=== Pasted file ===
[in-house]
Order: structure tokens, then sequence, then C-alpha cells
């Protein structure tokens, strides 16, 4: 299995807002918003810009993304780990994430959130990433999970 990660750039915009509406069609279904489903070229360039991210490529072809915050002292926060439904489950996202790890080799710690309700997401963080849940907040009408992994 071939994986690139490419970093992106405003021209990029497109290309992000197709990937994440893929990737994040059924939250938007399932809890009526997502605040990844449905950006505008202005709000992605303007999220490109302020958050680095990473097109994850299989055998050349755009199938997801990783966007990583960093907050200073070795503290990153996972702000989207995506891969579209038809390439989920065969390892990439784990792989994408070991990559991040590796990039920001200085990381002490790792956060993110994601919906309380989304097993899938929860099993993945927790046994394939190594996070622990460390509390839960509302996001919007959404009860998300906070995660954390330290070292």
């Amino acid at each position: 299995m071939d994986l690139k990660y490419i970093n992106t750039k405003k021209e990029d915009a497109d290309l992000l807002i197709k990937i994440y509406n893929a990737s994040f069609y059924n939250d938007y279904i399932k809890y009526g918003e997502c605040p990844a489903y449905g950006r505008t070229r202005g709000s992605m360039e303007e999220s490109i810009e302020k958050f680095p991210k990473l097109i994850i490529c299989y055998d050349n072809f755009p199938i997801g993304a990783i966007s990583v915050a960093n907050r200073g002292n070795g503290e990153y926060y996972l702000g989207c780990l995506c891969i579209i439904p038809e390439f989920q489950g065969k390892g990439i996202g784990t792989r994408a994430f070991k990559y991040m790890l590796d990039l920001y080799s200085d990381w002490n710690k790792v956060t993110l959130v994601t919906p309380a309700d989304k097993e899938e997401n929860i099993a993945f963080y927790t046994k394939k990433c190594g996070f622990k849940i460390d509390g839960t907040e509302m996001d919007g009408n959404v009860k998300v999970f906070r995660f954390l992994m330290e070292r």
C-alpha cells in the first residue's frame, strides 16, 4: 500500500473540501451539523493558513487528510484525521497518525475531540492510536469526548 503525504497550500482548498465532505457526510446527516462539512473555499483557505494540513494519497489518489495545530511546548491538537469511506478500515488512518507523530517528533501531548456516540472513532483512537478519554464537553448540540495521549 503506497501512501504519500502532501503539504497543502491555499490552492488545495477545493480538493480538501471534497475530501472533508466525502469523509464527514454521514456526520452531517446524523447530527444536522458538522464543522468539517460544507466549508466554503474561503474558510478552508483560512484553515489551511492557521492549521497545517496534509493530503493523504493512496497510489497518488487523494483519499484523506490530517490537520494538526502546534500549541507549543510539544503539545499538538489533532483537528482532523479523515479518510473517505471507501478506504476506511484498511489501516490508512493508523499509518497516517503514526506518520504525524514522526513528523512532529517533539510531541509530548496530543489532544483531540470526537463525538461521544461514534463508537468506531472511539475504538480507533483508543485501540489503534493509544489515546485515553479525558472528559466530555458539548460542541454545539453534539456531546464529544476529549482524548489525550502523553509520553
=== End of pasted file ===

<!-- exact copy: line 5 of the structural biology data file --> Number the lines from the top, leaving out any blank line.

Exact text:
C-alpha cells in the first residue's frame, strides 16, 4: 500500500473540501451539523493558513487528510484525521497518525475531540492510536469526548 503525504497550500482548498465532505457526510446527516462539512473555499483557505494540513494519497489518489495545530511546548491538537469511506478500515488512518507523530517528533501531548456516540472513532483512537478519554464537553448540540495521549 503506497501512501504519500502532501503539504497543502491555499490552492488545495477545493480538493480538501471534497475530501472533508466525502469523509464527514454521514456526520452531517446524523447530527444536522458538522464543522468539517460544507466549508466554503474561503474558510478552508483560512484553515489551511492557521492549521497545517496534509493530503493523504493512496497510489497518488487523494483519499484523506490530517490537520494538526502546534500549541507549543510539544503539545499538538489533532483537528482532523479523515479518510473517505471507501478506504476506511484498511489501516490508512493508523499509518497516517503514526506518520504525524514522526513528523512532529517533539510531541509530548496530543489532544483531540470526537463525538461521544461514534463508537468506531472511539475504538480507533483508543485501540489503534493509544489515546485515553479525558472528559466530555458539548460542541454545539453534539456531546464529544476529549482524548489525550502523553509520553